The painting-of-the-new-garage-floor is on hold. The heater installers came and discovered that the heater company didn’t send the natural-gas-to-propane-gas converter. So it had to be ordered. The company said they would send it two-day mail. When it comes in. Since then, there has been this very cold snap and the building, while very well insulated, is very cold. Paul fears that the new heater will not be able to heat up the concrete floor enough, and maintain the temperature, to put down the epoxy paint floor. Until spring. I’m trying to remain optimistic and maybe the heater will keep up just fine. Hence the purchase of the infrared temperature gauge: to see if the floor will stay up to temperature. When the part comes in. So, dig out from the second foot-high snowfall I will.
In the meantime, there is always knitting. Always.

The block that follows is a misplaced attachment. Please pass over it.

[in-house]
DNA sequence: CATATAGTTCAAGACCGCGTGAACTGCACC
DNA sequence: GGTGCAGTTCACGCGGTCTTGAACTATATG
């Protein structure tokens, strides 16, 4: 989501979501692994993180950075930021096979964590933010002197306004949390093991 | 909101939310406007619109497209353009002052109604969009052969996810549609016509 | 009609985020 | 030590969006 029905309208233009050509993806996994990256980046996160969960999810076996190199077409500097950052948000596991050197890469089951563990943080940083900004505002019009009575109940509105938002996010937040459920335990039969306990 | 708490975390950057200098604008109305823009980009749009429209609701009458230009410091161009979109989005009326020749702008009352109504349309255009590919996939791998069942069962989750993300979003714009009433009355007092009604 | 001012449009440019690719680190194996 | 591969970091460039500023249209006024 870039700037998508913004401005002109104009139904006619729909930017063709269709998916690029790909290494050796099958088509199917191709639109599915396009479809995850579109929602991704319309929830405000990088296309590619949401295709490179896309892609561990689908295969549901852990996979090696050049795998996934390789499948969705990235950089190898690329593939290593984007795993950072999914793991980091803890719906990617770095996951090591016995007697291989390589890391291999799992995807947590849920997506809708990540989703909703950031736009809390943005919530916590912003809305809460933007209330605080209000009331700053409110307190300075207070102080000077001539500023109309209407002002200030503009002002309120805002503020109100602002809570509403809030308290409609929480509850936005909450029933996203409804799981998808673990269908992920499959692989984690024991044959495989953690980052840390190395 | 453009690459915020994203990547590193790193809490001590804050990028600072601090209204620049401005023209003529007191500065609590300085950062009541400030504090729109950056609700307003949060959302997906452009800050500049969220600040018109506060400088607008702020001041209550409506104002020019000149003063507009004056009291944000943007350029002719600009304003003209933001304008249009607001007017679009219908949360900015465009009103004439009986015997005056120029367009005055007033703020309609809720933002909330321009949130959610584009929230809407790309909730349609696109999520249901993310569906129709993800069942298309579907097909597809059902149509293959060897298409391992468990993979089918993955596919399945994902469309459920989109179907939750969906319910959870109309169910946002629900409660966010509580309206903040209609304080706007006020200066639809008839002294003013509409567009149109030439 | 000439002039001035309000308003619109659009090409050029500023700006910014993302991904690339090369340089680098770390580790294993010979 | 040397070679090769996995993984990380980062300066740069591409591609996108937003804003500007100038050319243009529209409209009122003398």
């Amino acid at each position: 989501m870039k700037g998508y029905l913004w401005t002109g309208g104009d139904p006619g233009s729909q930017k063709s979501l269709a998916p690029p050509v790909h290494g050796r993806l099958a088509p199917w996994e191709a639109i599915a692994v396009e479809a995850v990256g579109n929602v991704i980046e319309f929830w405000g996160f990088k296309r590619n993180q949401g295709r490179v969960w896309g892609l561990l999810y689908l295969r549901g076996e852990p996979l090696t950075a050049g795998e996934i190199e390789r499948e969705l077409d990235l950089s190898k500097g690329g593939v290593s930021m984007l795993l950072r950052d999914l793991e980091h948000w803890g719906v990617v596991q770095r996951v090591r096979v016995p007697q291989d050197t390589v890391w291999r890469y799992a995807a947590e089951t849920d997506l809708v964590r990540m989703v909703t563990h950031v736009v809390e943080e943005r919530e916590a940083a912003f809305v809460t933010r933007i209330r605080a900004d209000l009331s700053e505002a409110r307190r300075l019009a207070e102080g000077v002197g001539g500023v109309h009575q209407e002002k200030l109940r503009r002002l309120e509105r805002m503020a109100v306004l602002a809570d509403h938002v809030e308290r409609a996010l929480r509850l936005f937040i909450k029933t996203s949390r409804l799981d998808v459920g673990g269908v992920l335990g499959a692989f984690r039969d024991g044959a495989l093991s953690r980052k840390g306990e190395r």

I started the Brickless scarf/shawl and I’m almost done:
A terrible picture. That’s what you get when it’s too cold to go upstairs to the room with the good light and white background. I’m staying here next to the fire, thanks. Better pictures will come when it’s done. It is very easy and I love how this Periwinkle Sheep Merino DK in the Wallflower colorway is knitting up. And it will be an upcoming class at The Spinning Room.
Here is my Princess Franklin Plaid cowl in progress (also an upcoming class):
This is the back. And I’m showing it to you so you can see that I’m actually weaving in ends as I go. Shocker I know. To be actually planning ahead like that. But as you see, there are TONS of ends. I’m about half way through with the first part of the pattern which is actually very easy: garter stitch (knitting every row) and changing colors as directed. You cannot carry one color more than 4 rows, which means lots of ends.
Here they are all snipped and you can see the ends are fairly well hidden. They will be on the inside anyway.
The second part of this pattern seems, at the outset at least, pretty fun because it’s different. Weaving in strands on the right side of the fabric with a yarn needle, perpendicular to the knitting, to create the plaid look. There will be 72 individual pieces of yarn woven in. Which means 144 more ends to weave in. But I don’t mind right now because I’m not there yet. And also because I love the designer Franklin Habit. He is silly.